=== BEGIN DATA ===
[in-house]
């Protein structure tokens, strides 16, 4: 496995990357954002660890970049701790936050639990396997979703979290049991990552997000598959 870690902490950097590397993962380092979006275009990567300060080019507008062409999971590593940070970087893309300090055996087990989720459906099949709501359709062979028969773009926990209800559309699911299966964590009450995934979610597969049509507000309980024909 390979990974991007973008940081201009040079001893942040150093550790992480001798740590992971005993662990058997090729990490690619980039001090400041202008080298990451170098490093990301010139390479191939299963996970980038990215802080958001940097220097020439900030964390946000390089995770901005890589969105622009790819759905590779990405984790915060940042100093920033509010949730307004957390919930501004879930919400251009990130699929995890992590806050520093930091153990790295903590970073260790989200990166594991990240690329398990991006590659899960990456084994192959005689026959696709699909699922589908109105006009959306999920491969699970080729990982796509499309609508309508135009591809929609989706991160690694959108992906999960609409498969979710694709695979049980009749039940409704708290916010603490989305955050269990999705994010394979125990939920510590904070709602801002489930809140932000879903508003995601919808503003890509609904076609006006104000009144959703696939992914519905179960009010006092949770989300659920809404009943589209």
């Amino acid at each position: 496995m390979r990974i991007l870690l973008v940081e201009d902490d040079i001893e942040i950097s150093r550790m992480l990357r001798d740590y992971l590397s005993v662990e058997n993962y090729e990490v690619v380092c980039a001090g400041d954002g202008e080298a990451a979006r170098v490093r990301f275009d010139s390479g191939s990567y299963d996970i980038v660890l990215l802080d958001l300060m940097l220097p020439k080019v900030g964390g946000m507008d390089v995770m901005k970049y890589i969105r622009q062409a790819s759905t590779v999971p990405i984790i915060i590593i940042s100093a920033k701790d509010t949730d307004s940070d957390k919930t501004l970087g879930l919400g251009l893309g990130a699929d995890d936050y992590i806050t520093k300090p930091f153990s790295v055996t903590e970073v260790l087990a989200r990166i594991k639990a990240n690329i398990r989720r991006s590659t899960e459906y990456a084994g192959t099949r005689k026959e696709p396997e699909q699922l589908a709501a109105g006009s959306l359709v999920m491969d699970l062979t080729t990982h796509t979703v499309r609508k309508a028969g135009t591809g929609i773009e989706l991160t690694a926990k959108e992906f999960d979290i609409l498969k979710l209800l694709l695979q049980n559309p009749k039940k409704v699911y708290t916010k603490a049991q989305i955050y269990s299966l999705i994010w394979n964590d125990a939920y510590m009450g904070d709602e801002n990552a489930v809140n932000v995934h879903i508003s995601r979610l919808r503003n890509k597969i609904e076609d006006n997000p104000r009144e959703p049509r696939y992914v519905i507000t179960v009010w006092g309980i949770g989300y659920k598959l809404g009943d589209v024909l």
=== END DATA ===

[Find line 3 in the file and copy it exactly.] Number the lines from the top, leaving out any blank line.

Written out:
């Amino acid at each position: 496995m390979r990974i991007l870690l973008v940081e201009d902490d040079i001893e942040i950097s150093r550790m992480l990357r001798d740590y992971l590397s005993v662990e058997n993962y090729e990490v690619v380092c980039a001090g400041d954002g202008e080298a990451a979006r170098v490093r990301f275009d010139s390479g191939s990567y299963d996970i980038v660890l990215l802080d958001l300060m940097l220097p020439k080019v900030g964390g946000m507008d390089v995770m901005k970049y890589i969105r622009q062409a790819s759905t590779v999971p990405i984790i915060i590593i940042s100093a920033k701790d509010t949730d307004s940070d957390k919930t501004l970087g879930l919400g251009l893309g990130a699929d995890d936050y992590i806050t520093k300090p930091f153990s790295v055996t903590e970073v260790l087990a989200r990166i594991k639990a990240n690329i398990r989720r991006s590659t899960e459906y990456a084994g192959t099949r005689k026959e696709p396997e699909q699922l589908a709501a109105g006009s959306l359709v999920m491969d699970l062979t080729t990982h796509t979703v499309r609508k309508a028969g135009t591809g929609i773009e989706l991160t690694a926990k959108e992906f999960d979290i609409l498969k979710l209800l694709l695979q049980n559309p009749k039940k409704v699911y708290t916010k603490a049991q989305i955050y269990s299966l999705i994010w394979n964590d125990a939920y510590m009450g904070d709602e801002n990552a489930v809140n932000v995934h879903i508003s995601r979610l919808r503003n890509k597969i609904e076609d006006n997000p104000r009144e959703p049509r696939y992914v519905i507000t179960v009010w006092g309980i949770g989300y659920k598959l809404g009943d589209v024909l």